Originally known just as Yew, the English yew moniker started becoming commonplace when other trees of this genus were discovered. It is found across Europe and in parts of Asia and Africa as well. It is sometimes considered a shrub because of its average medium maximum size despite the columnar structure.
|Scientific Name||Taxus baccata|
|Other Names||Common yew, European yew|
Size: 33-66 ft (10-20 m)
Needles (Leaves): Dark green, flat, 0.39-1.57 in (1-4 cm) in length, 0.079-0.118 in (2-3 mm) broad, spirally arranged on the stem, poisonous
Trunk Diameter: 6 ft 7 in (2 m)
Bark: Scaly brown in color and thin
Seed Cones: 0.16-0.28 (4-7 mm) length, surrounded in part by a fleshy scale which turns into a bright red colored structure known as aril, which itself is around 0.31-0.59 in (8-15 mm)
Male Cones: Ovoid with a quarter inch of a diameter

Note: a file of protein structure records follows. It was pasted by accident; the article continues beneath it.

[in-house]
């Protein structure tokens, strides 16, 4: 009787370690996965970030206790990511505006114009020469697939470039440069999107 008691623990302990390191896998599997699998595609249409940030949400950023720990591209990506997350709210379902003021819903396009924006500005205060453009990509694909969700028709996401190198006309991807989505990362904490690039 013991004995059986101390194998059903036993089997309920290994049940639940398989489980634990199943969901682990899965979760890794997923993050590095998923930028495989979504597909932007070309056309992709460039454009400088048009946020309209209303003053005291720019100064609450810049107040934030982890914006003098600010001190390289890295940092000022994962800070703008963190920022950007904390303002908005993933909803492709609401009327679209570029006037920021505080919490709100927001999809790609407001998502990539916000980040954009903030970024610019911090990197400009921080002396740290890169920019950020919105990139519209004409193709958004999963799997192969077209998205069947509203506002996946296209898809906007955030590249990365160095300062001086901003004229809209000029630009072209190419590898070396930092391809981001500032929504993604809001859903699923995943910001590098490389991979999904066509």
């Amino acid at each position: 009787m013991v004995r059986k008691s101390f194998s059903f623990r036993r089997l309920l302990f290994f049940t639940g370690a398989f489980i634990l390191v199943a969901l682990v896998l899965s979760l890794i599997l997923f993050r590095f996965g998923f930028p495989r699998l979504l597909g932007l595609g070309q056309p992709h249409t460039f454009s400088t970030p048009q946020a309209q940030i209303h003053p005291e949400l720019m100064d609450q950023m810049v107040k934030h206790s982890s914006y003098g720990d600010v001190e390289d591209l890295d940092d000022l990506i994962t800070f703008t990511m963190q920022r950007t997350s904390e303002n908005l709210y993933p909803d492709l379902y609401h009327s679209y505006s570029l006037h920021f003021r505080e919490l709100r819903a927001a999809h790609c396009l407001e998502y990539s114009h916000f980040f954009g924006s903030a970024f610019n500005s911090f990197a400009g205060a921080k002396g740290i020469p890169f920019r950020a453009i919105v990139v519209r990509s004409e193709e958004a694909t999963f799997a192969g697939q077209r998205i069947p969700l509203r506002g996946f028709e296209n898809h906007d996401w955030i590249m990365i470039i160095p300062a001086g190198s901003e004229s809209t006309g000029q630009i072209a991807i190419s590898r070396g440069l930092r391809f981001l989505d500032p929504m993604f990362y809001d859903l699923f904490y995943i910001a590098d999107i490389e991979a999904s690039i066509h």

|Distribution||Throughout Europe, from Turkey to Iran in Asia and in the African countries of Algeria and Morocco|
|Habitat||Mixed forests, coniferous forests, and mixed broad-leaved coniferous forests|
|Lifespan||Usually 400-600 years|
|Growing Conditions||Summer Conditions: Clipping required once around late summer
Winter Conditions: Faces difficulty in places with snow and fluctuating winters, as the sunlight during the day and freezing temperatures during the night causes the needles to go brown
Light: Tolerant of shade but grows faster in open conditions
Soil: Grows in a variety of soils, including chalk soils
|Diseases & Pests||Root rot and honey fungus|
|Seedling Development||Seeds prone to take long to germinate, often close to two years|
|Wildlife Value||Arils are eaten by many birds like thrushes, waxwings; seeds consumed by greenfinches, hawfinches, and great tits|
|Uses||Used in making longbows and woodwork because of hard softwood; the bark of this tree has medicinal properties; also the ability of this tree to withstand pruning makes it popular as a hedge|
|IUCN Conservation Status||Least Concern|
- Some botanists consider the Himalayan Yew to be a subspecies of the English Yew.
- An English yew in Scotland, called the Fortingall Yew, has the greatest trunk diameter among all trees in Britain, and estimates suggest that it is between 2,000-3,000 years old.